Back to the two of us again; Jane arrived back in Jersey OK, with both flights on time so that was good whilst we had a quiet morning with Christine still trying to sort out my ESTA. The US web site where one applies for theses things is far from user friendly so we’re planning to go the the US consular office here in Antigua for help. Judging by the experience we’ve had over the years with US immigration, I don’t hold
out too much hope but let’s stay positive and optimistic.
After an early lunch we headed to the beach for our daily exercise but en route decided to re-visit the remains of Fort James. Though we had done this earlier with Jane, we hadn’t really had a good poke about, so today was the day.
Fort James is high up on the headland at the entrance to the harbour of St Johns. The fort was built to guard the entrance and is one of the many forts built by the British in the 18th
century prompted by the fear of a French invasion. All that remains today is the shell of one of the powder rooms, a number of cannons and the foundation of the fort’s walls. The main attraction up here now is the excellent view of the surrounding harbour. I have to say those “old naval guys” knew a thing or two about defences, it was a magnificent and most commanding view of the entrance to St John and I bet if all those cannons fired up in anger, no ship would escape.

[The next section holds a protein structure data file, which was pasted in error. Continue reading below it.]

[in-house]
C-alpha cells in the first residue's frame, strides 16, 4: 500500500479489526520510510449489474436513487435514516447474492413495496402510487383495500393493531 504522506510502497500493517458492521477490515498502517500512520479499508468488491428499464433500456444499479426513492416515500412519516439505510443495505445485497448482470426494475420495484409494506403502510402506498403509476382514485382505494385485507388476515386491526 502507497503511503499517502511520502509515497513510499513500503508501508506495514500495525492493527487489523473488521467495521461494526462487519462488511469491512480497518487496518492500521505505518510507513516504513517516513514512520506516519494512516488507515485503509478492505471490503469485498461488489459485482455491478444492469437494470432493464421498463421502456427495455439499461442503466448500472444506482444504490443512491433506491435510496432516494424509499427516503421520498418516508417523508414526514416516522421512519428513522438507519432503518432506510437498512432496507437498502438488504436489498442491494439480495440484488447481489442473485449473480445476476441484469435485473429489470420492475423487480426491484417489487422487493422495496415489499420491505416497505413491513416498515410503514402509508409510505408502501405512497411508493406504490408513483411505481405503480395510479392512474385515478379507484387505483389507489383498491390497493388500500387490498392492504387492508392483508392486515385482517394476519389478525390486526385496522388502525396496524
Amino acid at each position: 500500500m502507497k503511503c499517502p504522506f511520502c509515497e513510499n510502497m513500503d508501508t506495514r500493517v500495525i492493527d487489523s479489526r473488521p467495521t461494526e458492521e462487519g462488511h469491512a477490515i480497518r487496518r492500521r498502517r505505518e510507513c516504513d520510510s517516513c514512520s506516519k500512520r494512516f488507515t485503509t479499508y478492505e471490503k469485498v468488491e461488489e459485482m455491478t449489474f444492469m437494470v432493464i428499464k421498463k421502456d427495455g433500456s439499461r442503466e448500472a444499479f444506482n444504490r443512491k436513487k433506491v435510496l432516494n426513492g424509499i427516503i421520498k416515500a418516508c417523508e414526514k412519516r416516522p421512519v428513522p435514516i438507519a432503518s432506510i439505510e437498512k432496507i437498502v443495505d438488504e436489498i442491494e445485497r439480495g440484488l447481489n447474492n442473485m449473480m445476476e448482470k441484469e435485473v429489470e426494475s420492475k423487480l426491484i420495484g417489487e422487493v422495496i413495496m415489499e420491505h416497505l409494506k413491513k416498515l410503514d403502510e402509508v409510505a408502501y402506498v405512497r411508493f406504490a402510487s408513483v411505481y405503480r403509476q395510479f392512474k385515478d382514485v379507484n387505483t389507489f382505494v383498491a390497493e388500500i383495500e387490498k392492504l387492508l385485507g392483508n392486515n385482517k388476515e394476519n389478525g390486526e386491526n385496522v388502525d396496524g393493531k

The fort is named after King James II when work started on it in 1706, and most of the buildings were constructed in 1739. In 1773, the fort was armed with 36 guns, and had a barracks which accommodated 75 men. There are a number of cannons still pointing out to sea but it appears some or all must have been replaced, as one we noted had a an 1805 date stamp cast into the barrel.
We revisited the fort james beach, again, due to its close proximity to us as well as being a superb stretch of sand however, there was quite a strong off shore breeze and the waves were kicking up a bit; still we managed our daily excise but missed Jane’s “water exit”
Today we visited the US consular and strangely it is very convenient as it only around the corner to our cottage, though the entrance is right in the middle of the road works. As I have mastered the “local technique” of driving, getting into the embassy, ignoring red lights didn’t pose too much of problem, as they probably say round here, “just do it”, and we did!
Getting into “Fort Knox” was ok but before being scanned for god-knows-what, we saw how many were waiting and worse than that, the “one” consular wasn’t even there, but they were expecting him/her sometime; another day we said and went shopping instead. We didn’t have our daily swim but had a quiet night as we are heading to Barbuda tomorrow; fingers crossed in case it gets cancelled again, after all we’ve had our trip to Montserrat cancelled due to the ferry going into dry dock and last weeks Barbuda was cancelled due to high seas, hence our apprehension!!!
Early start tomorrow ???